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Rainy Brain, Sunny Brain: The New Science of Optimism and Pessimism Paperback – 6 Jun 2013


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Product details

  • Paperback: 272 pages
  • Publisher: Arrow (6 Jun. 2013)
  • Language: English
  • ISBN-10: 0099547554
  • ISBN-13: 978-0099547556
  • Product Dimensions: 12.9 x 1.7 x 19.8 cm
  • Average Customer Review: 3.9 out of 5 stars  See all reviews (24 customer reviews)
  • Amazon Bestsellers Rank: 244,445 in Books (See Top 100 in Books)

More About the Author

Elaine Fox is Professor of Experimental Psychology at the University of Oxford, where she directs the Oxford Centre for Emotions & Affective Neuroscience (OCEAN). She was awarded a prestigious ERC Advanced Investigator fellowship in 2013 to set up a large study in Oxford investigating why some people are emotionally vulnerable (to anxiety, depression, & addictions) while others are resilient. She is also a writer and speaker with a passion for engaging everyone with the science behind how our mind works. "RAINY BRAIN SUNNY BRAIN" is her first book for a general audience describing the fascinating science and stories behind why some of us are optimistic and resilient while others take a pessimistic slant on things. An earlier academic text book "EMOTION SCIENCE" was shortlisted for the 2011 BPS "Book of the Year" award. She lives in the Cotswolds near Oxford.

Product Description

Review

"Every day I send my kids out the door to school with this admonition, ‘you can choose to be happy.’ More often than not, they roll their eyes, but in Rainy Brain, Sunny Brain Elaine Fox (no relation) offers a scientific argument for my contention. After much research, and in comprehensive, but comprehensible detail, Professor Fox provides a mental map to the sunny side of the street. For optimists and pessimists alike, this fascinating book is a must read." (Michael J. Fox)

"'Every experience you have, from the most trivial to the most significant, alters the brain. Elaine Fox offers scientifically based advice about how to make the most of this, how to be in charge of changing your brain for the better." (Joseph LeDoux, author of The Emotional Brain and Synaptic Self)

"Drawing on a host of studies in neurobiology and genetics, as well as evolutionary and behavioral psychology, Fox explores the struggle between the parts of the brain associated with fear and pessimism and those associated with pleasure and optimism…. Fox introduces readers to many new concepts from experimental psychology and recent research on neuroplasticity and neurogenesis…. [A] welcome, if intellectually demanding, introduction to a key area of brain research." (Publishers Weekly)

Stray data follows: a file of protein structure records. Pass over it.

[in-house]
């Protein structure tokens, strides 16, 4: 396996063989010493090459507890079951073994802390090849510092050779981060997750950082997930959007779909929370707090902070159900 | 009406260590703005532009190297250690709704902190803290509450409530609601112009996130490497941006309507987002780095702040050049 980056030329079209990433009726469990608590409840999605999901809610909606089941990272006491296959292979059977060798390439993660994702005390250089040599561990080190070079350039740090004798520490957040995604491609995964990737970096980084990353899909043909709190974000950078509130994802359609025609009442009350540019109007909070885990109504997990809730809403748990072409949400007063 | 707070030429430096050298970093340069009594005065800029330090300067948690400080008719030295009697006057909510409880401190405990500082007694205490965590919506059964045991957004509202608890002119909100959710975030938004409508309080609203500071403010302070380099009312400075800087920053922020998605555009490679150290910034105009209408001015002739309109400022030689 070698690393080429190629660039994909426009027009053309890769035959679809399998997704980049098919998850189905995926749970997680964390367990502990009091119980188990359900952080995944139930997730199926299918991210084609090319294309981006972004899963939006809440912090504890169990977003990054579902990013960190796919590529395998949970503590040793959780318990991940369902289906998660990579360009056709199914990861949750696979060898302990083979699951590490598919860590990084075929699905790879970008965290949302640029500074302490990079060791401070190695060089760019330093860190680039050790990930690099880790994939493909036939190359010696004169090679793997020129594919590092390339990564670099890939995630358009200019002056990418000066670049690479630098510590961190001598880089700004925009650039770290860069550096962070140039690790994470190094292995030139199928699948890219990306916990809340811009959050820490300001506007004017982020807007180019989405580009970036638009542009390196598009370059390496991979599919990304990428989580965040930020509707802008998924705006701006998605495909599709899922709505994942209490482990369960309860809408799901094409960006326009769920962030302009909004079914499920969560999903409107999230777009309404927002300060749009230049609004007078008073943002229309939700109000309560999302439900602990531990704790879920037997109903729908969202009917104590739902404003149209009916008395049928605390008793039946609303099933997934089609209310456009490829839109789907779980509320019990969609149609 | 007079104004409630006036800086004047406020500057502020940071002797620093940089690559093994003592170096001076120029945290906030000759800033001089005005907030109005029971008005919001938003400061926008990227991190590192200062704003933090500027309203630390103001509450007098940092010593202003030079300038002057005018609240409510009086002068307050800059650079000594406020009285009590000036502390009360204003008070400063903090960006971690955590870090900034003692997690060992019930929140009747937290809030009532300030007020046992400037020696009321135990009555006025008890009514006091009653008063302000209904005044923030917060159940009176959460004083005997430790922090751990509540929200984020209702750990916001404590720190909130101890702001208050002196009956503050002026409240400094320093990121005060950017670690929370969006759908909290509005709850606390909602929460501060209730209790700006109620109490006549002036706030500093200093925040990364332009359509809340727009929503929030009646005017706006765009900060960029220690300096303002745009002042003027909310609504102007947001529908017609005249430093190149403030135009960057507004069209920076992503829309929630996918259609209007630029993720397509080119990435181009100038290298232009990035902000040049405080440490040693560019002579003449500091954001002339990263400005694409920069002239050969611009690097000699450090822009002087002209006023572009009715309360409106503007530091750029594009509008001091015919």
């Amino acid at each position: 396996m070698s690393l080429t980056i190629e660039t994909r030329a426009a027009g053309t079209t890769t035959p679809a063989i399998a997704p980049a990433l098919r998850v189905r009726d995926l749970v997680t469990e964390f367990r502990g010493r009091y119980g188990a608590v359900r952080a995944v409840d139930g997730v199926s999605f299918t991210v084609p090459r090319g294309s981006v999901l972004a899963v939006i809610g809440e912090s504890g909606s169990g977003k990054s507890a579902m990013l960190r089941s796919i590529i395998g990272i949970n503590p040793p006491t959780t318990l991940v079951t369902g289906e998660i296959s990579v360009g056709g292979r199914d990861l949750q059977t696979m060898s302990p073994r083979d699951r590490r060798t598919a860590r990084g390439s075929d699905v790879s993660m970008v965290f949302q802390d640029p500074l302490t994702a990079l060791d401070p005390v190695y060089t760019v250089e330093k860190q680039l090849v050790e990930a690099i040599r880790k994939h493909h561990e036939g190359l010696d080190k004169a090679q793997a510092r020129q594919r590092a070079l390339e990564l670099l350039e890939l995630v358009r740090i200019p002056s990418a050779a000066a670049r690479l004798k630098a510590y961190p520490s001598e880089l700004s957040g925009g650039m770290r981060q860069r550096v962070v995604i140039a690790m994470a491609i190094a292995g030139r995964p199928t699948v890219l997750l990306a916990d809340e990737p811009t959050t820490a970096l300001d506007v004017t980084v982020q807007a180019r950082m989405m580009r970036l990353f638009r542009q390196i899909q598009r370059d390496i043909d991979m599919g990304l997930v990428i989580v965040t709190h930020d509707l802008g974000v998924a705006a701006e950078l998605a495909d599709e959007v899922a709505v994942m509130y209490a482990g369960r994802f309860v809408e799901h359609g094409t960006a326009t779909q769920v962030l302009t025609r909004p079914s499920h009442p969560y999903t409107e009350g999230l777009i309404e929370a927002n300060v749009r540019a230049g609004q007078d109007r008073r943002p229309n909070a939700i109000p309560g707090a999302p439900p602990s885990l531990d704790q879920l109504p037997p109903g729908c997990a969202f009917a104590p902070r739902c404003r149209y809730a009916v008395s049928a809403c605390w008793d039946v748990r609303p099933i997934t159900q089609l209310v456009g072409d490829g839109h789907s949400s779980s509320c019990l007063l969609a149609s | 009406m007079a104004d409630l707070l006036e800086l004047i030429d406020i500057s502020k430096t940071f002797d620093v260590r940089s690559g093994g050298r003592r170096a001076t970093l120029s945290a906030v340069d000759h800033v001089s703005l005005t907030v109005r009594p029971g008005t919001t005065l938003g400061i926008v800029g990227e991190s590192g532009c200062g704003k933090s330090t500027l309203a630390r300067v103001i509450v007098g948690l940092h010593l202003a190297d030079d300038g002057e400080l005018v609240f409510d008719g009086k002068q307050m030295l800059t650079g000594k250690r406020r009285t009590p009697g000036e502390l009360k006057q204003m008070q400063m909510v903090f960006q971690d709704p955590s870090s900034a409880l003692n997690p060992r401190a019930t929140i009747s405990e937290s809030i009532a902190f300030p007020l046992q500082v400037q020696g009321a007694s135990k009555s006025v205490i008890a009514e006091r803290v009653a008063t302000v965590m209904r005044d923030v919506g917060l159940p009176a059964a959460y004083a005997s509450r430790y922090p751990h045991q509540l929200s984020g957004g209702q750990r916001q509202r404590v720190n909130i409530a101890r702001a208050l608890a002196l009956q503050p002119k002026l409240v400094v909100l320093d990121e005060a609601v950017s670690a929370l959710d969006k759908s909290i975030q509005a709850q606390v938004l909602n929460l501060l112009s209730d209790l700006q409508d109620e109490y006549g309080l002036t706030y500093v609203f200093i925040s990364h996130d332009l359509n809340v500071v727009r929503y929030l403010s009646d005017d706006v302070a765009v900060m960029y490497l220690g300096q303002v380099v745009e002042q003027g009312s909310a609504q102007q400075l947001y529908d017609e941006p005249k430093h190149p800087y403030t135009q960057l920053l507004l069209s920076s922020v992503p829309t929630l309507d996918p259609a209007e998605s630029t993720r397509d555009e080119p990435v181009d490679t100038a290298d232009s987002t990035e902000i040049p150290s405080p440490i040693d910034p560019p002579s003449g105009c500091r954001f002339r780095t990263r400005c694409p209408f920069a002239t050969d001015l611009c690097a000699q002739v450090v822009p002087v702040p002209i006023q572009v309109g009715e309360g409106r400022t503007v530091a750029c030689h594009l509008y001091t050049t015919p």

"A psychologist looks at the influence that outlook – a tendency toward optimism or pessimism – can play in shaping the events in our lives…. An insightful addition to the self-help bookshelf." (Kirkus Reviews)

"Fox constructs an elegant narrative from neuroimaging results, her clever psychology experiments, and the interaction of genetics and environment." (Steven Poole Guardian)

Book Description

Why some of us are optimists, and others pessimists - and what we can do about it

Inside This Book (Learn More)
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Front Cover | Copyright | Table of Contents | Excerpt | Index | Back Cover
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Customer Reviews

3.9 out of 5 stars

Most Helpful Customer Reviews

28 of 29 people found the following review helpful By Nazanin Derakhshan on 3 Sept. 2012
Format: Paperback
To be in a positive state of mind and to be hopeful are essential to our well-being, but it can sometimes feel difficult to achieve these states especially when confronted with challenging and unfortunate life events that need our immediate attention. In this book, Elaine Fox argues that by getting involved in rewarding activities (no matter how small or big) that impact our lives in personally meaningful ways, we can boost and encourage an optimistic outlook on life that can in turn enable us to achieve our goals more efficiently. Elaine discusses classical as well as state of the art evidence from psychology and neuroscience research that has taken us further in understanding how our brains interact with the environment, and how these interactions are influenced by evolutionary pressures, our personality traits, genetic make-up, and past life events. Most remarkably the book discusses new and exciting evidence on how our brains have the most amazing capacity to be retrained, through new and healthy experiences, to deal more effectively with anxiety and depression, and enhance our well-being and resilience to stress. The book explains how our brains are constantly changing and responding to positive experiences and information, no matter how young or old we are, and it is this remarkable plasticity that can shape and strengthen the neural pathways of our sunny brains in coping with distressing thoughts and feelings.